(See bottom of
page for post-voyage updates) Our DIY self steering system is based on the rudder head mount (RHM)
pendulum self steering system developed by Jan Alkema. If it works, it will save us countless hours of hand steering.
Part of our desire to build the self steering system stemmed from my preference for an outboard rudder (transom hung), as they are easier to fix if a problem develops. Minimus has an inboard rudder, so the addition of an outboard auxiliary rudder was appealing. Under sail, our plan is to adjust the sails and main rudder so Minimus is balanced, then lash the tiller. At that point, relatively little stress will be on the self steering system, which will enhance its ability to steer the boat.
If the system doesn't work, I suspect it will be because the axis of rotation of the pendulum oar is not parallel to the axis of rotation of the auxiliary rudder. Jan Alkema's boat had a vertical transom, so the two axis were parallel. Minimus has an angled transom, which causes a difference of about 30 degrees between the two axis. This difference introduces a slight rearward vector of motion in the oar and oar carrier as the oar swings out. If the restraint lines are tight, as they ideally should be, the oar carrier consequently binds when the oar swings out. So, the restraint line will have to be left slightly loose, which will cause a bit of hesitation before the lines come tight and the oar causes the auxiliary rudder to correct. How this will work in practice remains to be seen.
As with many other aspects of our trip, we hope to be posting updates here as we gain experience with the system.
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Rudder head mounted self steering system, showing wind vane,
auxiliary rudder, pendulum oar carrier, pendulum oar and restraint line.
When boat gets off course, wind vane cants over, causing pendulum oar to swing out,
forcing auxiliary rudder to opposite side, thus steering boat back on course.
Showing wind vane canted to one side, pendulum swung out and auxiliary rudder
forced to opposite side.
Another angle showing pendulum oar swung to one side,
forcing auxiliary rudder to opposite side.
Wind vane assembly
Side view of wind vane assembly.
Close up of wind vane assembly. Donut-shaped disk is rotated to face vane in
line with wind, then red clamp holds it in place. When boat gets off course,
vane cants over, thus moving cords through pulleys which cause pendulum to swing
to one side, in turn causing auxiliary rudder to swing to opposite side,
steering boat back on course.
Top view of RHM self steering system, showing cords through pulleys that transmit
motion of wind vane to pendulum oar.
Post-voyage comments (updated 10-14-2017):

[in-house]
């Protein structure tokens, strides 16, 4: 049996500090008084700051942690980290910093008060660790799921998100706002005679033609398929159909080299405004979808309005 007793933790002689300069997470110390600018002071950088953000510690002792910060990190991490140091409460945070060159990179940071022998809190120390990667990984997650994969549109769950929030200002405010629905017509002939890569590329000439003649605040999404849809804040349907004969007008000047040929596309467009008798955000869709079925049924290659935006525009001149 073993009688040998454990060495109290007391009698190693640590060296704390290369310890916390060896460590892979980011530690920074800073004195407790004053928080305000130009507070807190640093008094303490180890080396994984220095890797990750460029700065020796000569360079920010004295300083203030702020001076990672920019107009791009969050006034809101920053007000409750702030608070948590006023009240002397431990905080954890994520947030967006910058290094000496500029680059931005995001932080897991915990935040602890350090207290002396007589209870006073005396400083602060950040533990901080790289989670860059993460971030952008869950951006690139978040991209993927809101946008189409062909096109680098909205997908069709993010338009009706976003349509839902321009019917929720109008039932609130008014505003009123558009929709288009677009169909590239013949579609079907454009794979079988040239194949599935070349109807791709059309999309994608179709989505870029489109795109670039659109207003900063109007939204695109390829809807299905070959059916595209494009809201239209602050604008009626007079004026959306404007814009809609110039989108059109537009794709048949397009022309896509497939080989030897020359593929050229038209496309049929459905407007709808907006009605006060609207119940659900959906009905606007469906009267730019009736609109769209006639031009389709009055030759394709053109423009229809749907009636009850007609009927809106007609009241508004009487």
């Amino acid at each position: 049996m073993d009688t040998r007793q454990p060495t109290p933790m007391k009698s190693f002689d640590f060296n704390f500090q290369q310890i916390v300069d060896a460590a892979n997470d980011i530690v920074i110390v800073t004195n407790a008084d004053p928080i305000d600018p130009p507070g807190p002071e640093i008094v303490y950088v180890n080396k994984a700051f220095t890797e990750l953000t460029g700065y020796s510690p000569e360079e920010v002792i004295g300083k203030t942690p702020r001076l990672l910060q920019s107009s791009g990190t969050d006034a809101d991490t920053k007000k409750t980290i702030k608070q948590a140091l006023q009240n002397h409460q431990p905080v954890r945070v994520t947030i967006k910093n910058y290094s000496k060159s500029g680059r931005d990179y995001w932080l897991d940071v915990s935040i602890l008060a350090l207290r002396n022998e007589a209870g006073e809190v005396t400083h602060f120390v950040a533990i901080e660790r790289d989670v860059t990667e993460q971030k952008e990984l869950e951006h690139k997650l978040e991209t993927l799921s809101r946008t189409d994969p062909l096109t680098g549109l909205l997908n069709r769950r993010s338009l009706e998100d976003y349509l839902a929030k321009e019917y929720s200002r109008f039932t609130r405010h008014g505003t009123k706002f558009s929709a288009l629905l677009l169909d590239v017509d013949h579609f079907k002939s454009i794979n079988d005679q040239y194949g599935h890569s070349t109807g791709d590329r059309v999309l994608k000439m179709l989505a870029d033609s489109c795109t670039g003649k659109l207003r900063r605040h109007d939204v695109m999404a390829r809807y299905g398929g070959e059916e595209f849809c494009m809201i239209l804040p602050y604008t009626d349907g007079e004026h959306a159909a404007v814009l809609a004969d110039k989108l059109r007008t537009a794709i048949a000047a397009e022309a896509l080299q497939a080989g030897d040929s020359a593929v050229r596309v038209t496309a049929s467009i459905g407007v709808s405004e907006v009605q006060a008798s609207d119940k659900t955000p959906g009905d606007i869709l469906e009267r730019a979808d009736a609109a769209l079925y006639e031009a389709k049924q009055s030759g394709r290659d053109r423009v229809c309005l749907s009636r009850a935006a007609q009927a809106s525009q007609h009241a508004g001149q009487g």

shakedown trip from Santa Barbara to San Diego, our variation on the Alkema
RMS (rudder head steering) self steering didn't work. When we got to
San Diego and I had a chance to review the design I discovered that since
Jan Alkema had used an upside down wind vane and ours was the more
conventional rightside up design, I had crossed the control lines between
the vane and the pendulum oar incorrectly. Once that was straightened
out, it worked well and did nearly all the steering on the passage to French
Although it did almost all the steering, it often
required considerable tinkering to get it dialed in with changes in wind
direction or velocity. It just wasn't able to generate the corrective
power it should have had. The reason was exactly as I'd predicted in
the description above.
I eventually came up with a
solution, but by the time we were in a position to carry it out the voyage
was nearly over. In the event that anyone else wants to build a RMS self
steering system for a boat with an angled rudder like on Minimus, I've included
a couple photos below describing the fix. My only regret is that we never had
the chance to make the fix and then sail with it, as the improvement would
no doubt have been huge.
The fix for a RHM self steering system on a boat with an angled
transom like that on Minimus is to mount a sturdy support in the
position shown above.
Once the support was in place, the oar carrier
restraint line would go from the oar carrier directly to an anchor
point at the aft end of the support. The restraint line would
then be led forward to a quick release cleat on the stern. The
same would be done on the other side of the transom. This
modification would prevent the oar carrier from binding as it
pivoted from side to side in response to corrections in the pendulum
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